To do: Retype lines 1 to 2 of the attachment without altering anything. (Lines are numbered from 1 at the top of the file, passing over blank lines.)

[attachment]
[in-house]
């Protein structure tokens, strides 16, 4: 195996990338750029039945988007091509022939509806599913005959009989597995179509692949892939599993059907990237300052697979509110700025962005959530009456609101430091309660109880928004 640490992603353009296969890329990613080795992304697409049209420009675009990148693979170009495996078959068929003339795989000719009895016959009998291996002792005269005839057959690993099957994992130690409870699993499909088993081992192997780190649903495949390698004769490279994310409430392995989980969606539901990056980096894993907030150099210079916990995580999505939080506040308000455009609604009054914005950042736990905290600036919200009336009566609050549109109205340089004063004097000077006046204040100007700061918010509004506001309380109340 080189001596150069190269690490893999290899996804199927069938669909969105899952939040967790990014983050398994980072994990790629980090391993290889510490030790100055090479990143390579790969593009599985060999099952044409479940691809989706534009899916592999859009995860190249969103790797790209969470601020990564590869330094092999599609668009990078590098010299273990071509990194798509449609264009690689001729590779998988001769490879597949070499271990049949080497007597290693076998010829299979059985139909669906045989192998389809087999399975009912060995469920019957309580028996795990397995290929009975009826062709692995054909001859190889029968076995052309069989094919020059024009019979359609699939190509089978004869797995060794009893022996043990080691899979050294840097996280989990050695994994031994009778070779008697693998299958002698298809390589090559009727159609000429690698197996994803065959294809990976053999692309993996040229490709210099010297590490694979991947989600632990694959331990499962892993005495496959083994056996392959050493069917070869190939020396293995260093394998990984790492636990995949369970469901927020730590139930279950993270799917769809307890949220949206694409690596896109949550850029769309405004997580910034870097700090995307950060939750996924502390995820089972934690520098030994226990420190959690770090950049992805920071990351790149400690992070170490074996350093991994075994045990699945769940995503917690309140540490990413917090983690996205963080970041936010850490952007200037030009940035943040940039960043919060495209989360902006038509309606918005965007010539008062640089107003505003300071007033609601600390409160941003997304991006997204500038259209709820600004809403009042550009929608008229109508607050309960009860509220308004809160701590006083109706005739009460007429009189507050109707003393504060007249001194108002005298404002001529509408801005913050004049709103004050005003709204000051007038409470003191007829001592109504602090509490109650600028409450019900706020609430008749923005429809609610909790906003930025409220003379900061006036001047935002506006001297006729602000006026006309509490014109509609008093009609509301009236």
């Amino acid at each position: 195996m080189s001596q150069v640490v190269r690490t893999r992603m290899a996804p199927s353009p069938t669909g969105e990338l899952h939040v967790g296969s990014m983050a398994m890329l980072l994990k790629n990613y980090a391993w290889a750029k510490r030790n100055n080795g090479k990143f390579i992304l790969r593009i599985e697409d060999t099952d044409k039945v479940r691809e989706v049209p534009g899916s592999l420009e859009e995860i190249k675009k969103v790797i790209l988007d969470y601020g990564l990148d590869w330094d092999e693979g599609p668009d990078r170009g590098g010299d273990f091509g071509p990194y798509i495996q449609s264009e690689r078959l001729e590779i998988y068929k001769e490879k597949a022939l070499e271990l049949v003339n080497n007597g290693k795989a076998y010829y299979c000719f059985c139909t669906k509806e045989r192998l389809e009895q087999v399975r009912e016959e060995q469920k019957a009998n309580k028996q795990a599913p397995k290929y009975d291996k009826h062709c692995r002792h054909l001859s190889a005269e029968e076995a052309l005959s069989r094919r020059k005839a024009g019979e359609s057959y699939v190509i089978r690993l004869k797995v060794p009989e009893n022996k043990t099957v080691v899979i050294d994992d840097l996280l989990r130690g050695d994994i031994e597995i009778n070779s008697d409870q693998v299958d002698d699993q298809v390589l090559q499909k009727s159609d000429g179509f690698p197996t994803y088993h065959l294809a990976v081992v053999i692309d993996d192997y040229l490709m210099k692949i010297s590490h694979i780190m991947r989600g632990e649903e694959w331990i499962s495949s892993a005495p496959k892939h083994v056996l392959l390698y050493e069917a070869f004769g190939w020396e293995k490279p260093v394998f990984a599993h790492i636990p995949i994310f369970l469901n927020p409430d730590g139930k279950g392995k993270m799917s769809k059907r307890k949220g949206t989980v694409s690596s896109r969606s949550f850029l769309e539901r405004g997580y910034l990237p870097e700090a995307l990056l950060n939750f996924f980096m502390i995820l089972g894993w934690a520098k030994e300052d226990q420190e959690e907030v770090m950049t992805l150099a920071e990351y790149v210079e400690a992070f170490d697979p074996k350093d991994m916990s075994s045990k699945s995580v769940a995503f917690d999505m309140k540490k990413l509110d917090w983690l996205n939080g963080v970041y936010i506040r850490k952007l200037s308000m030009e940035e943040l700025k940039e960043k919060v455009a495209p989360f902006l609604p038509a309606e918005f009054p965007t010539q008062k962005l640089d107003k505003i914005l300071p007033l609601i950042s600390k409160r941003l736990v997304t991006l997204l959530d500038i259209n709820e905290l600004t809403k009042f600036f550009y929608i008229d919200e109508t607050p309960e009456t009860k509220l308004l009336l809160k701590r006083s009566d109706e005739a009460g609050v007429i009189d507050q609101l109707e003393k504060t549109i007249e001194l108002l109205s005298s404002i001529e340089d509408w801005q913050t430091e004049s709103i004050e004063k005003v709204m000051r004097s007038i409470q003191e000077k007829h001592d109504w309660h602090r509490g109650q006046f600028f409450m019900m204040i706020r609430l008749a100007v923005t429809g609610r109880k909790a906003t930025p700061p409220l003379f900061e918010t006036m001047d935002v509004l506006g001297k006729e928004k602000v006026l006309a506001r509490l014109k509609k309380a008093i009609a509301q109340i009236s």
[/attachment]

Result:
[in-house]
């Protein structure tokens, strides 16, 4: 195996990338750029039945988007091509022939509806599913005959009989597995179509692949892939599993059907990237300052697979509110700025962005959530009456609101430091309660109880928004 640490992603353009296969890329990613080795992304697409049209420009675009990148693979170009495996078959068929003339795989000719009895016959009998291996002792005269005839057959690993099957994992130690409870699993499909088993081992192997780190649903495949390698004769490279994310409430392995989980969606539901990056980096894993907030150099210079916990995580999505939080506040308000455009609604009054914005950042736990905290600036919200009336009566609050549109109205340089004063004097000077006046204040100007700061918010509004506001309380109340 080189001596150069190269690490893999290899996804199927069938669909969105899952939040967790990014983050398994980072994990790629980090391993290889510490030790100055090479990143390579790969593009599985060999099952044409479940691809989706534009899916592999859009995860190249969103790797790209969470601020990564590869330094092999599609668009990078590098010299273990071509990194798509449609264009690689001729590779998988001769490879597949070499271990049949080497007597290693076998010829299979059985139909669906045989192998389809087999399975009912060995469920019957309580028996795990397995290929009975009826062709692995054909001859190889029968076995052309069989094919020059024009019979359609699939190509089978004869797995060794009893022996043990080691899979050294840097996280989990050695994994031994009778070779008697693998299958002698298809390589090559009727159609000429690698197996994803065959294809990976053999692309993996040229490709210099010297590490694979991947989600632990694959331990499962892993005495496959083994056996392959050493069917070869190939020396293995260093394998990984790492636990995949369970469901927020730590139930279950993270799917769809307890949220949206694409690596896109949550850029769309405004997580910034870097700090995307950060939750996924502390995820089972934690520098030994226990420190959690770090950049992805920071990351790149400690992070170490074996350093991994075994045990699945769940995503917690309140540490990413917090983690996205963080970041936010850490952007200037030009940035943040940039960043919060495209989360902006038509309606918005965007010539008062640089107003505003300071007033609601600390409160941003997304991006997204500038259209709820600004809403009042550009929608008229109508607050309960009860509220308004809160701590006083109706005739009460007429009189507050109707003393504060007249001194108002005298404002001529509408801005913050004049709103004050005003709204000051007038409470003191007829001592109504602090509490109650600028409450019900706020609430008749923005429809609610909790906003930025409220003379900061006036001047935002506006001297006729602000006026006309509490014109509609008093009609509301009236």